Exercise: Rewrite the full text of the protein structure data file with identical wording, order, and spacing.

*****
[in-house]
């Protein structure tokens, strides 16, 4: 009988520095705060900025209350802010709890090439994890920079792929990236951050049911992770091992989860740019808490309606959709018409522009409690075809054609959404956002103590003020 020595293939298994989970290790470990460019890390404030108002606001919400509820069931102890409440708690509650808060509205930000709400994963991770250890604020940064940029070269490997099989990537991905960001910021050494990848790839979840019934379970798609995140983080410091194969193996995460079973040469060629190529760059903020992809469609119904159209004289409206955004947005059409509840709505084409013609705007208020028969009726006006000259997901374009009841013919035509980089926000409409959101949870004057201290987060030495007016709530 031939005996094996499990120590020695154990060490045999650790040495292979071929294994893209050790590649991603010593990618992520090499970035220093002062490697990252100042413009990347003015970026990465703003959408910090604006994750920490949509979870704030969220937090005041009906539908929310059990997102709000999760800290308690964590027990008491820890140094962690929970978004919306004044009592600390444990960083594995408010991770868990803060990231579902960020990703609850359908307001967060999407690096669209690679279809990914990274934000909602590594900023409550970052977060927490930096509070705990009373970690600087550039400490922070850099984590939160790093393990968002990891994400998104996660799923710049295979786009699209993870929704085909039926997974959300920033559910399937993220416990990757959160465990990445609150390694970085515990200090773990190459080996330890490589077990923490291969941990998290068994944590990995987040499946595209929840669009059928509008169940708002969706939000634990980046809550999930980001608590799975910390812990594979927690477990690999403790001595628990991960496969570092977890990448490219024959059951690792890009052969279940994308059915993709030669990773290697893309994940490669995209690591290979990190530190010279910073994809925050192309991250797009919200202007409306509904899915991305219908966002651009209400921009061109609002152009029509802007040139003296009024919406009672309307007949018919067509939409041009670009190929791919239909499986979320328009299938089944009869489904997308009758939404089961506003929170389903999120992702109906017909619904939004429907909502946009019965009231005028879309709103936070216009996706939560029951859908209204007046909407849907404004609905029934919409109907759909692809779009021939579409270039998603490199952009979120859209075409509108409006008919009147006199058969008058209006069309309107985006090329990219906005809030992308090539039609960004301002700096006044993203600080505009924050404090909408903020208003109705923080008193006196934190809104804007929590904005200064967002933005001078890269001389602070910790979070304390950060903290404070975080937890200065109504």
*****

[in-house]
């Protein structure tokens, strides 16, 4: 009988520095705060900025209350802010709890090439994890920079792929990236951050049911992770091992989860740019808490309606959709018409522009409690075809054609959404956002103590003020 020595293939298994989970290790470990460019890390404030108002606001919400509820069931102890409440708690509650808060509205930000709400994963991770250890604020940064940029070269490997099989990537991905960001910021050494990848790839979840019934379970798609995140983080410091194969193996995460079973040469060629190529760059903020992809469609119904159209004289409206955004947005059409509840709505084409013609705007208020028969009726006006000259997901374009009841013919035509980089926000409409959101949870004057201290987060030495007016709530 031939005996094996499990120590020695154990060490045999650790040495292979071929294994893209050790590649991603010593990618992520090499970035220093002062490697990252100042413009990347003015970026990465703003959408910090604006994750920490949509979870704030969220937090005041009906539908929310059990997102709000999760800290308690964590027990008491820890140094962690929970978004919306004044009592600390444990960083594995408010991770868990803060990231579902960020990703609850359908307001967060999407690096669209690679279809990914990274934000909602590594900023409550970052977060927490930096509070705990009373970690600087550039400490922070850099984590939160790093393990968002990891994400998104996660799923710049295979786009699209993870929704085909039926997974959300920033559910399937993220416990990757959160465990990445609150390694970085515990200090773990190459080996330890490589077990923490291969941990998290068994944590990995987040499946595209929840669009059928509008169940708002969706939000634990980046809550999930980001608590799975910390812990594979927690477990690999403790001595628990991960496969570092977890990448490219024959059951690792890009052969279940994308059915993709030669990773290697893309994940490669995209690591290979990190530190010279910073994809925050192309991250797009919200202007409306509904899915991305219908966002651009209400921009061109609002152009029509802007040139003296009024919406009672309307007949018919067509939409041009670009190929791919239909499986979320328009299938089944009869489904997308009758939404089961506003929170389903999120992702109906017909619904939004429907909502946009019965009231005028879309709103936070216009996706939560029951859908209204007046909407849907404004609905029934919409109907759909692809779009021939579409270039998603490199952009979120859209075409509108409006008919009147006199058969008058209006069309309107985006090329990219906005809030992308090539039609960004301002700096006044993203600080505009924050404090909408903020208003109705923080008193006196934190809104804007929590904005200064967002933005001078890269001389602070910790979070304390950060903290404070975080937890200065109504």